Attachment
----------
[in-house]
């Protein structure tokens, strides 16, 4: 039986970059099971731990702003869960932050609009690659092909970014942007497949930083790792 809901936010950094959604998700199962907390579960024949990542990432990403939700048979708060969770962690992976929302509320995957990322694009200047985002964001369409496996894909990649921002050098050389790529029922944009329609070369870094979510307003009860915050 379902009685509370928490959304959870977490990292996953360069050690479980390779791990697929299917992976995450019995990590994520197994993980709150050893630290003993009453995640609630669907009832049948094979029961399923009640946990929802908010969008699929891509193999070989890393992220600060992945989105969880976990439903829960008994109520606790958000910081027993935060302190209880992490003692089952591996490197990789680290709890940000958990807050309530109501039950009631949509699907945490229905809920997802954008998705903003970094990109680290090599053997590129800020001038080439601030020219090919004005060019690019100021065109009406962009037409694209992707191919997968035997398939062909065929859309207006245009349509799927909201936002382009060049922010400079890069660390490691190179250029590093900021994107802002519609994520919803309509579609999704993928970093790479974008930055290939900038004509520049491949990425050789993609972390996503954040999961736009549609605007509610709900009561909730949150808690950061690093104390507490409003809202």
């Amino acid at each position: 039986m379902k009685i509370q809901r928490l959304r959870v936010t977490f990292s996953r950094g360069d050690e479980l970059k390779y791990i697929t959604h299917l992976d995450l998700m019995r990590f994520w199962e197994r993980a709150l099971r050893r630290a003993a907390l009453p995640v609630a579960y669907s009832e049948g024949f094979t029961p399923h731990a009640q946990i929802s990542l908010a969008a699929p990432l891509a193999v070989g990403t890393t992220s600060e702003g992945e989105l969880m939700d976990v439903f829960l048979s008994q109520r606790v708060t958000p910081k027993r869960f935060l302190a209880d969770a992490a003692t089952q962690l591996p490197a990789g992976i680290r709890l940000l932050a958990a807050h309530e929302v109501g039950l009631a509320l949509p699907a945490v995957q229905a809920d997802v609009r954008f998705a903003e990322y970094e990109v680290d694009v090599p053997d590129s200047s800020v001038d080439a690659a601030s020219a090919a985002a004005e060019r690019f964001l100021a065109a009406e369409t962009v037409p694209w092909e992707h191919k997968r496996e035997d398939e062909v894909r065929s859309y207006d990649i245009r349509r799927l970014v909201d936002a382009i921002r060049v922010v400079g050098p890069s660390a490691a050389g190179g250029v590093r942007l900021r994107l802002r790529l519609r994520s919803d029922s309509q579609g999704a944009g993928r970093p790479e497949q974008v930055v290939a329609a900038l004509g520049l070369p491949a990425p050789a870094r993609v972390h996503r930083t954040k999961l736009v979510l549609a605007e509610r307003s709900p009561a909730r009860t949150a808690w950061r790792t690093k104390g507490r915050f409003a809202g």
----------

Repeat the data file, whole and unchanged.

[in-house]
């Protein structure tokens, strides 16, 4: 039986970059099971731990702003869960932050609009690659092909970014942007497949930083790792 809901936010950094959604998700199962907390579960024949990542990432990403939700048979708060969770962690992976929302509320995957990322694009200047985002964001369409496996894909990649921002050098050389790529029922944009329609070369870094979510307003009860915050 379902009685509370928490959304959870977490990292996953360069050690479980390779791990697929299917992976995450019995990590994520197994993980709150050893630290003993009453995640609630669907009832049948094979029961399923009640946990929802908010969008699929891509193999070989890393992220600060992945989105969880976990439903829960008994109520606790958000910081027993935060302190209880992490003692089952591996490197990789680290709890940000958990807050309530109501039950009631949509699907945490229905809920997802954008998705903003970094990109680290090599053997590129800020001038080439601030020219090919004005060019690019100021065109009406962009037409694209992707191919997968035997398939062909065929859309207006245009349509799927909201936002382009060049922010400079890069660390490691190179250029590093900021994107802002519609994520919803309509579609999704993928970093790479974008930055290939900038004509520049491949990425050789993609972390996503954040999961736009549609605007509610709900009561909730949150808690950061690093104390507490409003809202």
């Amino acid at each position: 039986m379902k009685i509370q809901r928490l959304r959870v936010t977490f990292s996953r950094g360069d050690e479980l970059k390779y791990i697929t959604h299917l992976d995450l998700m019995r990590f994520w199962e197994r993980a709150l099971r050893r630290a003993a907390l009453p995640v609630a579960y669907s009832e049948g024949f094979t029961p399923h731990a009640q946990i929802s990542l908010a969008a699929p990432l891509a193999v070989g990403t890393t992220s600060e702003g992945e989105l969880m939700d976990v439903f829960l048979s008994q109520r606790v708060t958000p910081k027993r869960f935060l302190a209880d969770a992490a003692t089952q962690l591996p490197a990789g992976i680290r709890l940000l932050a958990a807050h309530e929302v109501g039950l009631a509320l949509p699907a945490v995957q229905a809920d997802v609009r954008f998705a903003e990322y970094e990109v680290d694009v090599p053997d590129s200047s800020v001038d080439a690659a601030s020219a090919a985002a004005e060019r690019f964001l100021a065109a009406e369409t962009v037409p694209w092909e992707h191919k997968r496996e035997d398939e062909v894909r065929s859309y207006d990649i245009r349509r799927l970014v909201d936002a382009i921002r060049v922010v400079g050098p890069s660390a490691a050389g190179g250029v590093r942007l900021r994107l802002r790529l519609r994520s919803d029922s309509q579609g999704a944009g993928r970093p790479e497949q974008v930055v290939a329609a900038l004509g520049l070369p491949a990425p050789a870094r993609v972390h996503r930083t954040k999961l736009v979510l549609a605007e509610r307003s709900p009561a909730r009860t949150a808690w950061r790792t690093k104390g507490r915050f409003a809202g």